By Brendan N. Gooley
Employers, take heed: Connecticut has increased its minimum wage from $10.10 to $15 an hour. Because the new state wage far exceeds the federal minimum wage, employers must pay the higher state amount to employees.
By Shawne Cihak, Account Executive, HUB International
To bundle healthcare benefits or to unbundle? That was an issue that the city of Fort Collins had not yet grappled with by 2016, though it had the flexibility, with a self-funded program, to go either way. By choosing “unbundled” for its pharmacy benefits, the city saved a bundle—more than $1 million a year in costs.
By Jeffrey D. Slanker, Sniffen & Spellman, P.A.
This article highlights some pertinent aspects of the Florida Information Protection Act of 2014 (FIPA), explores potential vulnerabilities in computer systems, and shows how important it is that HR professionals are the front lines in the war on data breaches.
By Tammy Binford
The Equal Employment Opportunity Commission’s (EEOC) web-based portal for the collection of newly required pay and hours-worked data is now live, but many employers that are supposed to file the reports may still have trouble meeting the September 30 deadline.
By Angelo D. Catalano, Coughlin & Gerhart, LLP
An employee alleging employment discrimination claims must show an adverse employment action wouldn't have occurred "but for" his disability, according to a recent ruling by the U.S. Second Circuit Court of Appeals—which covers Connecticut, New York, and Vermont. The case is good news for employers since it raises the burden of proof for litigants.
Mark Adams & Maggie Spell
Back in March, a federal judge in Washington, D.C., set off a firestorm in the employer community when she reinstated the so-called EEO-1 Component 2 pay data reporting rule. The rule was implemented by the Equal Employment Opportunity Commission (EEOC) during the final year of the Obama administration, but just before it was to take effect in 2017, it was delayed indefinitely by the Trump administration. From the early reports about the judge’s ruling, you would have thought the sky was falling.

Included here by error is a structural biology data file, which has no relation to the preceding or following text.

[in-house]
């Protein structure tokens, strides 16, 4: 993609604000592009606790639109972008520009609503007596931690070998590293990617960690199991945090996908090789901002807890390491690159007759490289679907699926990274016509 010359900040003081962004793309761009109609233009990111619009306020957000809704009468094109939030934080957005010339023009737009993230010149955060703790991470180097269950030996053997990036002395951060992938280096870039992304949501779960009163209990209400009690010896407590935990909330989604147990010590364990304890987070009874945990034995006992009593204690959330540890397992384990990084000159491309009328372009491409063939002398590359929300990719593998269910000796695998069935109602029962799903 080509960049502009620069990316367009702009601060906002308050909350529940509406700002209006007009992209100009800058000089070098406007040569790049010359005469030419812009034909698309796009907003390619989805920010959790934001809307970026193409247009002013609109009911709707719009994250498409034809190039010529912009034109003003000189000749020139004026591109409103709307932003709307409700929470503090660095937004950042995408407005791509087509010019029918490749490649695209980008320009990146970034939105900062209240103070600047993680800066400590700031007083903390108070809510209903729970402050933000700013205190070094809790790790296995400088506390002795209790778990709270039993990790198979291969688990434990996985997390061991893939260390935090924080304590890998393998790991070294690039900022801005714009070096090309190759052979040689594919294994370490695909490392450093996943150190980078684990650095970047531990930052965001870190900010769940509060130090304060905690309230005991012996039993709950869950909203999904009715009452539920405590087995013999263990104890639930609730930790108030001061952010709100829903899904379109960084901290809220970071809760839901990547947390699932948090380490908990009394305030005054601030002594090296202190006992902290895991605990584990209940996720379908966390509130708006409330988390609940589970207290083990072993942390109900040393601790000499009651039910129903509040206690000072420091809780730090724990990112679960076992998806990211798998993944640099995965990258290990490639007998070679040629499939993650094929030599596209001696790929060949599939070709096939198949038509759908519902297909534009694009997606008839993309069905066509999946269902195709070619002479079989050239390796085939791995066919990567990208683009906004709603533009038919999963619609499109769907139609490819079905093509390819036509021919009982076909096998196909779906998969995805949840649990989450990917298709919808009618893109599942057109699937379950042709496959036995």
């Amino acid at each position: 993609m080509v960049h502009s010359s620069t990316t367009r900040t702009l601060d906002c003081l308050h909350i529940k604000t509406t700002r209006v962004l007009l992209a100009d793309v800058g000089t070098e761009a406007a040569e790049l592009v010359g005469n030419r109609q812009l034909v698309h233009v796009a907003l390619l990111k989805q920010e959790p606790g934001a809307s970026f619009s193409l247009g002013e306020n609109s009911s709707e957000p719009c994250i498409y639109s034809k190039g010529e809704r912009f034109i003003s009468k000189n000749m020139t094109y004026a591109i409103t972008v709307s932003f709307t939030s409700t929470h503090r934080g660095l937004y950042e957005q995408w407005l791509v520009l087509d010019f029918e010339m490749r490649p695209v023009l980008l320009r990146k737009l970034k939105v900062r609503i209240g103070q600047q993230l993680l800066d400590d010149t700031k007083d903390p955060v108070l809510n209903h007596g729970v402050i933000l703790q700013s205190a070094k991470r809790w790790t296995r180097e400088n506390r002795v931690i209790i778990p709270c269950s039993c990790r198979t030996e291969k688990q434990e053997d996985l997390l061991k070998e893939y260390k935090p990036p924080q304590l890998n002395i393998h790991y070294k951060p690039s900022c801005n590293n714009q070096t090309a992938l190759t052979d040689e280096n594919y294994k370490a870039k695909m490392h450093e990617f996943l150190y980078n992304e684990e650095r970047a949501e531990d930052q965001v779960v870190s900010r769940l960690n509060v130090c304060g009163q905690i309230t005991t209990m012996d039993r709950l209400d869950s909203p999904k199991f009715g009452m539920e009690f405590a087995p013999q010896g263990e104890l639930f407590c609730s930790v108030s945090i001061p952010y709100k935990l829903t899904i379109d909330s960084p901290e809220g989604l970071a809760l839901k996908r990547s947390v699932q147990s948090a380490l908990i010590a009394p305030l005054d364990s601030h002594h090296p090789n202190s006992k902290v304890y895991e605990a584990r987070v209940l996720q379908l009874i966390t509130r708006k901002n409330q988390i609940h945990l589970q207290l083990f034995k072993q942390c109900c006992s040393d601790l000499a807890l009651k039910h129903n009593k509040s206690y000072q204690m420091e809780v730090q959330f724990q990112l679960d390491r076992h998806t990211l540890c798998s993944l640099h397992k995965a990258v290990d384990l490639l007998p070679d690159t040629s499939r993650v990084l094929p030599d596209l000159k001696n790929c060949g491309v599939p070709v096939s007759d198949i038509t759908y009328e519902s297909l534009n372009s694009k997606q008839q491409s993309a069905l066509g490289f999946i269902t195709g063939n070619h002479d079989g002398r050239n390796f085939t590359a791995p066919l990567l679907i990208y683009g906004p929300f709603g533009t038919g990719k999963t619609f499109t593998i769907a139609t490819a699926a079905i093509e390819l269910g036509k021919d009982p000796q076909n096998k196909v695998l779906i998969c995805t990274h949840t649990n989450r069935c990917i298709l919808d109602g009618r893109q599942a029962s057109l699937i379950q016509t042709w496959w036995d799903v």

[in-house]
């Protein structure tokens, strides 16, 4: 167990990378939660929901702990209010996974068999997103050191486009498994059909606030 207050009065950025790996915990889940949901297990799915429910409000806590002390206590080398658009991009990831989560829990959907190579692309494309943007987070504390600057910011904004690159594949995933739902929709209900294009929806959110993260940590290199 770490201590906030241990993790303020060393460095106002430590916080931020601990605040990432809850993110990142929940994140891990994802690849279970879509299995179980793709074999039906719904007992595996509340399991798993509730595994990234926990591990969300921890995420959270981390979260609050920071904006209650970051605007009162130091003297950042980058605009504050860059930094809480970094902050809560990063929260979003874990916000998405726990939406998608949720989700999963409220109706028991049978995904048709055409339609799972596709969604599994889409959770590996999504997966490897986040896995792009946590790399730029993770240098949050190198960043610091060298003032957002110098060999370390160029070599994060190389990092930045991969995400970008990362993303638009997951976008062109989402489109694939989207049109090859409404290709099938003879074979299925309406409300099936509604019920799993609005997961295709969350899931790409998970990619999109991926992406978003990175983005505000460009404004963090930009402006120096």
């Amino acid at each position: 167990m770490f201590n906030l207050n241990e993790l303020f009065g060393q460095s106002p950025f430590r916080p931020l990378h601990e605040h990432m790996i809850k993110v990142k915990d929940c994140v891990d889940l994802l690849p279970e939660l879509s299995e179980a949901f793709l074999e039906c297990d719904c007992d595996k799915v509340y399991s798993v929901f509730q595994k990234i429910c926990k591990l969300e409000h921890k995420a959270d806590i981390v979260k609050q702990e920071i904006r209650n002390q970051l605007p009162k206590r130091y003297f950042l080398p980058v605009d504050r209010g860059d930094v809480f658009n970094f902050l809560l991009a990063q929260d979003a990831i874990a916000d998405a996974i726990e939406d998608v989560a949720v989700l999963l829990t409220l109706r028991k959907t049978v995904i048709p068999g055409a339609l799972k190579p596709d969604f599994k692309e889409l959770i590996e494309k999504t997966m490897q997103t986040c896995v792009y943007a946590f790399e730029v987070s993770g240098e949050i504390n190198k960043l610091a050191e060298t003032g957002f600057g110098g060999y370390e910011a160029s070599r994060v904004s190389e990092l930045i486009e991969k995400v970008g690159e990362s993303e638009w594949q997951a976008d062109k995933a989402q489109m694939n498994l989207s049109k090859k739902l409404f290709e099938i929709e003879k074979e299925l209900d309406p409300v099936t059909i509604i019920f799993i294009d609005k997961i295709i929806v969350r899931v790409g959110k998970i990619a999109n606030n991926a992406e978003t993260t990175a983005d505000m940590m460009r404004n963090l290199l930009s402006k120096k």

By Lin Grensing-Pophal, Contributor
It’s been in the news frequently enough that most of us are at least vaguely aware that healthcare costs have been rising over the last several years. Anyone paying for health insurance is certainly more than vaguely aware of this. While employees are seeing higher deductibles and more expensive premiums, the impact on businesses is not negligible by any means.
By Karen A. Henry, Davis Wright Tremaine LLP
It's a fairly common story: An employer disciplines or discharges an employee, who then files a lawsuit claiming the action is retaliation for a complaint or grievance she previously made ("protected conduct"). Although the employee's lawsuit describes a litany of "retaliatory" actions supposedly taken by the employer, the facts show large gaps of time between her alleged protected conduct and the employer's supposedly "retaliatory" actions.
by Tammy Binford
U.S. Department of Labor (DOL) Secretary Alexander Acosta’s announcement that he is leaving his post amid controversy over his role in a lenient plea deal for multimillionaire Jeffrey Epstein is likely to bring a change in tone to the agency.
By Jacob M. Monty, Monty & Ramirez LLP
In-N-Out had hoped to reverse a National Labor Relations Board (NLRB) ruling that the burger chain unfairly barred workers at an Austin, Texas location from wearing buttons supporting the “Fight for 15” campaign to increase minimum wages.